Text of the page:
There is also an ongoing debate about what form the next national action should take. Some, including the UCU , believe it should be a 48-hour strike. It is certainly true that an indefinite series of one-day actions will have increasingly diminishing returns and ultimately a demoralising effect. But a 48-hour national strike costs members twice as much as a 24-hour one, yet fails to have twice the impact. Action should escalate, but there’s no principle that states this escalation must take place on a mechanical basis. Those who propose 48 hours do not really have an ongoing plan to for escalation beyond that.
A two-day, three-day, or four-day strike by school caretakers, or by key revenue staff in the civil service, would probably have more impact and exert more pressure than a 48-hour national strike. The guiding principle should be to create the strongest self-controlling momentum and apply the greatest pressure.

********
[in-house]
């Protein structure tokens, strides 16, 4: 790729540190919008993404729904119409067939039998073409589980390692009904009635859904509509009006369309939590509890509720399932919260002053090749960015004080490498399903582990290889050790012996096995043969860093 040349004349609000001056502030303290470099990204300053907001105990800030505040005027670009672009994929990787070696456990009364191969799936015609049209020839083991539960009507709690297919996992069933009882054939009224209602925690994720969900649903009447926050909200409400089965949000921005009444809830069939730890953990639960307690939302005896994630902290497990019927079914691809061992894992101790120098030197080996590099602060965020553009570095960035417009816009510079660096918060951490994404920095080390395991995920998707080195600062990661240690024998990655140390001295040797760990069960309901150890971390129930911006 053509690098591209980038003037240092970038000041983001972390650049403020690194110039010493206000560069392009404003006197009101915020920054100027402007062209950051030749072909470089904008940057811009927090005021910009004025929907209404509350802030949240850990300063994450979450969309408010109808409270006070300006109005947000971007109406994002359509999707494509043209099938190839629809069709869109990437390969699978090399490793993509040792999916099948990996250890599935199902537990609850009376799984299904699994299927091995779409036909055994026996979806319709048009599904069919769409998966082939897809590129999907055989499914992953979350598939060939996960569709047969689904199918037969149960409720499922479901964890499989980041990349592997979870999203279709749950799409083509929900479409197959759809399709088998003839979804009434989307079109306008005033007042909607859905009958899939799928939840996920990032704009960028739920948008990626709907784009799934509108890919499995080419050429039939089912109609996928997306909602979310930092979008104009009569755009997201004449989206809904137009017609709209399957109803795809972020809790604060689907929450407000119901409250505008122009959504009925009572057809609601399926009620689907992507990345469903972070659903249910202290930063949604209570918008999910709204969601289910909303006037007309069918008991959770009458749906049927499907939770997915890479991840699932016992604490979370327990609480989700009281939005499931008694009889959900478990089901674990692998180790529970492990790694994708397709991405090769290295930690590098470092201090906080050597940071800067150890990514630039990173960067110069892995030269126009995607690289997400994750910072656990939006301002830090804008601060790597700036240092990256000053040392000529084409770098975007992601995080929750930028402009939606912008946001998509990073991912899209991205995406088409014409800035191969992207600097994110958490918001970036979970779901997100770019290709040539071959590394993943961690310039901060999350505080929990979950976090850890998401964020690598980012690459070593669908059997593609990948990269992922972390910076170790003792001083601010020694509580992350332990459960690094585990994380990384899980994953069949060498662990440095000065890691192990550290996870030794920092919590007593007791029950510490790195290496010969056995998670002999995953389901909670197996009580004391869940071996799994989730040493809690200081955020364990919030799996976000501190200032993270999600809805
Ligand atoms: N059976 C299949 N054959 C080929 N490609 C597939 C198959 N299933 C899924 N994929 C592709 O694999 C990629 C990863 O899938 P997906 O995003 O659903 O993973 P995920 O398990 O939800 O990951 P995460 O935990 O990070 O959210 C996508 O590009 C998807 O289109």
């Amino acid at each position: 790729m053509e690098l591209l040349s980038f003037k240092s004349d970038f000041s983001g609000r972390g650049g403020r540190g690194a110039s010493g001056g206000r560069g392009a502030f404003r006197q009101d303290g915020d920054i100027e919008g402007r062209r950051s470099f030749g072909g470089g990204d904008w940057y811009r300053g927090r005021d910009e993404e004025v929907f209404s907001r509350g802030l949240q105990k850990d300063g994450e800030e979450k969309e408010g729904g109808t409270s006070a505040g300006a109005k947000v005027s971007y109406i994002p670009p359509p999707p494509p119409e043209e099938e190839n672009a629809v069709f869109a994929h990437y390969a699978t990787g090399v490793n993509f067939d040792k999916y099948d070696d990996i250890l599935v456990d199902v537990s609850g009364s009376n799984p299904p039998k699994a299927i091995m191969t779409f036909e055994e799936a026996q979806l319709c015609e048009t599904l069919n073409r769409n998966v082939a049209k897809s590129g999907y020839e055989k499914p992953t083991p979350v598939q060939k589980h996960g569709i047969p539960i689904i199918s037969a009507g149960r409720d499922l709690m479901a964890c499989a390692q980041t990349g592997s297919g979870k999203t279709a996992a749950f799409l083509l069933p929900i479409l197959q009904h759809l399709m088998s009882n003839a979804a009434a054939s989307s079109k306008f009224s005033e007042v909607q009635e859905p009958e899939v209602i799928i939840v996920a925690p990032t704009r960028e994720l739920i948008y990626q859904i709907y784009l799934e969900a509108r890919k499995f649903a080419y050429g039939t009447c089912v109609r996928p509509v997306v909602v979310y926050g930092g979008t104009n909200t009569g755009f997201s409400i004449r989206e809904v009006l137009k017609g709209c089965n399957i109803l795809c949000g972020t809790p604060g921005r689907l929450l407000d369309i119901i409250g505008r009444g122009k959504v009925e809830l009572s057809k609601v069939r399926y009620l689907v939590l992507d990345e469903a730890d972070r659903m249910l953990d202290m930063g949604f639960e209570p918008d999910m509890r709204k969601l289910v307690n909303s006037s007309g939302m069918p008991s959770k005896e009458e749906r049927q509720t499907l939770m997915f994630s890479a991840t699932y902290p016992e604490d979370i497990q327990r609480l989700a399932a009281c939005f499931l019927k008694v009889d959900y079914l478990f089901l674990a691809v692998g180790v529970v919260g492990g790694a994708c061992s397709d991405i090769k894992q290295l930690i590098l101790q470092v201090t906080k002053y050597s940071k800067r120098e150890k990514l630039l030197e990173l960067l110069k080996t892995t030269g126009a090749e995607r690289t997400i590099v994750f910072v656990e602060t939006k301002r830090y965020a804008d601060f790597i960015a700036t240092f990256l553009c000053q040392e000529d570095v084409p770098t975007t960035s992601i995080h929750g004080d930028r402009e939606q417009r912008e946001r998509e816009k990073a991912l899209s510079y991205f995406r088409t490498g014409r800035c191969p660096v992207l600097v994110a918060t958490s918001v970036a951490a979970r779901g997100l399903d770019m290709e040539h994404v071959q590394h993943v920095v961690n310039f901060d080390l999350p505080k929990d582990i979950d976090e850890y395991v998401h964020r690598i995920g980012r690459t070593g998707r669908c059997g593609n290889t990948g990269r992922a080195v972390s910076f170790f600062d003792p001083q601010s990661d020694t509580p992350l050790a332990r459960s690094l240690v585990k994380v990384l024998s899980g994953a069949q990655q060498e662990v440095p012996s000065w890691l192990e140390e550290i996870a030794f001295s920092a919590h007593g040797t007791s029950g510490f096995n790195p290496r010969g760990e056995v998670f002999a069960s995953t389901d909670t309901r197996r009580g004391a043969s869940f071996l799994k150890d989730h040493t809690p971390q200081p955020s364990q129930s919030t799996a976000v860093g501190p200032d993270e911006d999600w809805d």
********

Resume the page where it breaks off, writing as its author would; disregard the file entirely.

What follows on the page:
Workers’ Liberty has produced a model motion for trade unionists to submit to their branches and Trades Councils setting out what we think the next steps need to involve. In summary, these are:
• local cross-union strike committees to discuss and plan action
• nationally-levied strike funds to finance sustained action
• rolling and selective action coordinated with any and all unions ready to take part, to start as soon as possible
• escalating action in the new year, with groups of workers capable of applying the most pressure taking sustained action
• a high-profile, cross-union and community political campaign for decent pension provision for all
A strategy based on these ideas was proposed at the 8 December NUT Executive by AWL member Patrick Murphy, and some of the idea were incorporated into the NUT’s policy.
With the government on a renewed offensive, there is no time to lose in developing the labour-movement counter-offensive. We must enter 2012 on a war footing.